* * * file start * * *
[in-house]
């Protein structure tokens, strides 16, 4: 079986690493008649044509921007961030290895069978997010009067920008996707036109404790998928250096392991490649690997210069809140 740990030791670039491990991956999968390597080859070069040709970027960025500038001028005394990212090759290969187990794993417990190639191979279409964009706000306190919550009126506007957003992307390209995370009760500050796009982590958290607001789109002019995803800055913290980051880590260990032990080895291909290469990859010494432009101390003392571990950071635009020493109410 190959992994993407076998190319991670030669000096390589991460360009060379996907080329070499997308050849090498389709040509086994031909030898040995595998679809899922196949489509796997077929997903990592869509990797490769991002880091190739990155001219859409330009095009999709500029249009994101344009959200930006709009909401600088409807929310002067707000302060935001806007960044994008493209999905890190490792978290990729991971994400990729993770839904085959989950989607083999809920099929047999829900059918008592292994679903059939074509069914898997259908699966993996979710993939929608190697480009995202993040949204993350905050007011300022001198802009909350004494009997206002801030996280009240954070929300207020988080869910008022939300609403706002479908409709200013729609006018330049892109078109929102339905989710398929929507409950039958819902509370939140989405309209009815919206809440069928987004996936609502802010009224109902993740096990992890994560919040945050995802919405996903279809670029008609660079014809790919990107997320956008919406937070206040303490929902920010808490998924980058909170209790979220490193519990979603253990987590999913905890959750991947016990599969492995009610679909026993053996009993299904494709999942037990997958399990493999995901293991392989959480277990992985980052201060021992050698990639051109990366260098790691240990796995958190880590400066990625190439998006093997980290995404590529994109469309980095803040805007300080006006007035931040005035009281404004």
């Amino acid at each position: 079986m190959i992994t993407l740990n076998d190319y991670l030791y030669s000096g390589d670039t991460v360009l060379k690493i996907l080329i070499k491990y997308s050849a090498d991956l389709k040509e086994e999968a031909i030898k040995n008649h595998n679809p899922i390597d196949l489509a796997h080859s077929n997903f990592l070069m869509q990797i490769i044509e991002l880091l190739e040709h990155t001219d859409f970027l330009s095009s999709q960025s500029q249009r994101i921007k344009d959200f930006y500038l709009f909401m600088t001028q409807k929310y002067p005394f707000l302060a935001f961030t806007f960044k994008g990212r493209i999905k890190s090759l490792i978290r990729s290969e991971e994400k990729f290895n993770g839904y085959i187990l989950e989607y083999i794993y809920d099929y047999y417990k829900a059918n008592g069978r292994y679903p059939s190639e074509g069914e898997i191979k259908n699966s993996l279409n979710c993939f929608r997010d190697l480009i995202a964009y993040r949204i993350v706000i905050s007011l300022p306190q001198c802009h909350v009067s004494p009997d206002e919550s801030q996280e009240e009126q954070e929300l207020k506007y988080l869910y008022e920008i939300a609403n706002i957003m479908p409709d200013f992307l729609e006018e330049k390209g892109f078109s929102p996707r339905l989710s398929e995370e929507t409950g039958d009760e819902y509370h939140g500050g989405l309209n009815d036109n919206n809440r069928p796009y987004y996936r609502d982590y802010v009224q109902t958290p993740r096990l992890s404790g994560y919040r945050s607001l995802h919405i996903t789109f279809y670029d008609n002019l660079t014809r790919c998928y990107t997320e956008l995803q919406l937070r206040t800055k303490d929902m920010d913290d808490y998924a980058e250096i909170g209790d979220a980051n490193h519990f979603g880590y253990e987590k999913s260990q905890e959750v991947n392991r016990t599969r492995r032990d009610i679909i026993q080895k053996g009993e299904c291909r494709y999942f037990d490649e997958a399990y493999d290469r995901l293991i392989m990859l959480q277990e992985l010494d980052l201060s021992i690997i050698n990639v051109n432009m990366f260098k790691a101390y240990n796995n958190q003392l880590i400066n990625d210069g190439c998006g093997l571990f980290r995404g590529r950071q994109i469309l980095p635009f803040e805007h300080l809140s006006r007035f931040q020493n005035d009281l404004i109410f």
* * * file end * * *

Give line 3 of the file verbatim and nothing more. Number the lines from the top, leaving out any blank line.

């Amino acid at each position: 079986m190959i992994t993407l740990n076998d190319y991670l030791y030669s000096g390589d670039t991460v360009l060379k690493i996907l080329i070499k491990y997308s050849a090498d991956l389709k040509e086994e999968a031909i030898k040995n008649h595998n679809p899922i390597d196949l489509a796997h080859s077929n997903f990592l070069m869509q990797i490769i044509e991002l880091l190739e040709h990155t001219d859409f970027l330009s095009s999709q960025s500029q249009r994101i921007k344009d959200f930006y500038l709009f909401m600088t001028q409807k929310y002067p005394f707000l302060a935001f961030t806007f960044k994008g990212r493209i999905k890190s090759l490792i978290r990729s290969e991971e994400k990729f290895n993770g839904y085959i187990l989950e989607y083999i794993y809920d099929y047999y417990k829900a059918n008592g069978r292994y679903p059939s190639e074509g069914e898997i191979k259908n699966s993996l279409n979710c993939f929608r997010d190697l480009i995202a964009y993040r949204i993350v706000i905050s007011l300022p306190q001198c802009h909350v009067s004494p009997d206002e919550s801030q996280e009240e009126q954070e929300l207020k506007y988080l869910y008022e920008i939300a609403n706002i957003m479908p409709d200013f992307l729609e006018e330049k390209g892109f078109s929102p996707r339905l989710s398929e995370e929507t409950g039958d009760e819902y509370h939140g500050g989405l309209n009815d036109n919206n809440r069928p796009y987004y996936r609502d982590y802010v009224q109902t958290p993740r096990l992890s404790g994560y919040r945050s607001l995802h919405i996903t789109f279809y670029d008609n002019l660079t014809r790919c998928y990107t997320e956008l995803q919406l937070r206040t800055k303490d929902m920010d913290d808490y998924a980058e250096i909170g209790d979220a980051n490193h519990f979603g880590y253990e987590k999913s260990q905890e959750v991947n392991r016990t599969r492995r032990d009610i679909i026993q080895k053996g009993e299904c291909r494709y999942f037990d490649e997958a399990y493999d290469r995901l293991i392989m990859l959480q277990e992985l010494d980052l201060s021992i690997i050698n990639v051109n432009m990366f260098k790691a101390y240990n796995n958190q003392l880590i400066n990625d210069g190439c998006g093997l571990f980290r995404g590529r950071q994109i469309l980095p635009f803040e805007h300080l809140s006006r007035f931040q020493n005035d009281l404004i109410f």